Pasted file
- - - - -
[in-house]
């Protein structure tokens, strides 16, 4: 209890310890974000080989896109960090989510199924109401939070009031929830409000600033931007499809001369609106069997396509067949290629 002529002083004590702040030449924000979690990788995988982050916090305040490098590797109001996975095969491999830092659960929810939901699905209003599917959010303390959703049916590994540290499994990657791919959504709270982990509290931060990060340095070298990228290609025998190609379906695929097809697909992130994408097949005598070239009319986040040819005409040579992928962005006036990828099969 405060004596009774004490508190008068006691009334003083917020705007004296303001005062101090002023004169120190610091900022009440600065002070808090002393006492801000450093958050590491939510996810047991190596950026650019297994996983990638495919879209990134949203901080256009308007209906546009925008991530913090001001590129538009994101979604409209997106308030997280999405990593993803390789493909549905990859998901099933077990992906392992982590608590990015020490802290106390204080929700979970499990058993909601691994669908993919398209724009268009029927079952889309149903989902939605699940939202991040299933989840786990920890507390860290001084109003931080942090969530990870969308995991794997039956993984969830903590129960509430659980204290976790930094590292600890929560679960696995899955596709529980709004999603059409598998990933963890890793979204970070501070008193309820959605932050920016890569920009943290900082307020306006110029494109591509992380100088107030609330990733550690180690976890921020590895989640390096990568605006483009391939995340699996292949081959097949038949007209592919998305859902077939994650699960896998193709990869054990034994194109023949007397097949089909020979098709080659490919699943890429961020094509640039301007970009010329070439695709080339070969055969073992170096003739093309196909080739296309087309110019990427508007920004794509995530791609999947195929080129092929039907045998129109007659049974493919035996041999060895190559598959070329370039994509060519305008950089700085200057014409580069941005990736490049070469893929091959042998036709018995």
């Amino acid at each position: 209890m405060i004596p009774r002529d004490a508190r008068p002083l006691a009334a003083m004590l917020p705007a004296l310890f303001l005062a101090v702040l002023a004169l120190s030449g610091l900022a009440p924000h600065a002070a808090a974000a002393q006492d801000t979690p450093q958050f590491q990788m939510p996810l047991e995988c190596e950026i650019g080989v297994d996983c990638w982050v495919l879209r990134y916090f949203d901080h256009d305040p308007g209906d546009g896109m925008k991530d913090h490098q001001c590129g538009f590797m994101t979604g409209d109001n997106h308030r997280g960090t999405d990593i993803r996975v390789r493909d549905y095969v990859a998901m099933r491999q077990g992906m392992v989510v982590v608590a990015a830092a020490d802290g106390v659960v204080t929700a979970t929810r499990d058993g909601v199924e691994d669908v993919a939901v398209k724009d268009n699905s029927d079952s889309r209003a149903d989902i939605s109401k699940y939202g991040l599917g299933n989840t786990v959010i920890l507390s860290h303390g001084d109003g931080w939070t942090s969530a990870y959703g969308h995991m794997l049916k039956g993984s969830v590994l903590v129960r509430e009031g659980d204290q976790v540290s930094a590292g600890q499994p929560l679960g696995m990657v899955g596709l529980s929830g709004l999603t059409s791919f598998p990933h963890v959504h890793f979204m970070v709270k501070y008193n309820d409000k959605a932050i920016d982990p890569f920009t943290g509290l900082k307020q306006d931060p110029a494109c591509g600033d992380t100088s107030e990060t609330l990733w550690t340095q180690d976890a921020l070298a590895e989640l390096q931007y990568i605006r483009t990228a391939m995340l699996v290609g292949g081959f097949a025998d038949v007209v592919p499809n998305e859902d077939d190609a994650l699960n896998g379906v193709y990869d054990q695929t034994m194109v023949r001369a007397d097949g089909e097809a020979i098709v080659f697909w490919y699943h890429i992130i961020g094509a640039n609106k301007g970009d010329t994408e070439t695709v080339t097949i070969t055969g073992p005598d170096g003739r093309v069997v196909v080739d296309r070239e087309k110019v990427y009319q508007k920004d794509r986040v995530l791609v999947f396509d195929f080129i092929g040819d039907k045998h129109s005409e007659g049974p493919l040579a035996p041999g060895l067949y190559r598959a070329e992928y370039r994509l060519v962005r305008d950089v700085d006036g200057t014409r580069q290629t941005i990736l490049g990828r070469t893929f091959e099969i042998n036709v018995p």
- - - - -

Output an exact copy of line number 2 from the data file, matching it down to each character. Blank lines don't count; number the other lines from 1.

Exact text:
């Protein structure tokens, strides 16, 4: 209890310890974000080989896109960090989510199924109401939070009031929830409000600033931007499809001369609106069997396509067949290629 002529002083004590702040030449924000979690990788995988982050916090305040490098590797109001996975095969491999830092659960929810939901699905209003599917959010303390959703049916590994540290499994990657791919959504709270982990509290931060990060340095070298990228290609025998190609379906695929097809697909992130994408097949005598070239009319986040040819005409040579992928962005006036990828099969 405060004596009774004490508190008068006691009334003083917020705007004296303001005062101090002023004169120190610091900022009440600065002070808090002393006492801000450093958050590491939510996810047991190596950026650019297994996983990638495919879209990134949203901080256009308007209906546009925008991530913090001001590129538009994101979604409209997106308030997280999405990593993803390789493909549905990859998901099933077990992906392992982590608590990015020490802290106390204080929700979970499990058993909601691994669908993919398209724009268009029927079952889309149903989902939605699940939202991040299933989840786990920890507390860290001084109003931080942090969530990870969308995991794997039956993984969830903590129960509430659980204290976790930094590292600890929560679960696995899955596709529980709004999603059409598998990933963890890793979204970070501070008193309820959605932050920016890569920009943290900082307020306006110029494109591509992380100088107030609330990733550690180690976890921020590895989640390096990568605006483009391939995340699996292949081959097949038949007209592919998305859902077939994650699960896998193709990869054990034994194109023949007397097949089909020979098709080659490919699943890429961020094509640039301007970009010329070439695709080339070969055969073992170096003739093309196909080739296309087309110019990427508007920004794509995530791609999947195929080129092929039907045998129109007659049974493919035996041999060895190559598959070329370039994509060519305008950089700085200057014409580069941005990736490049070469893929091959042998036709018995």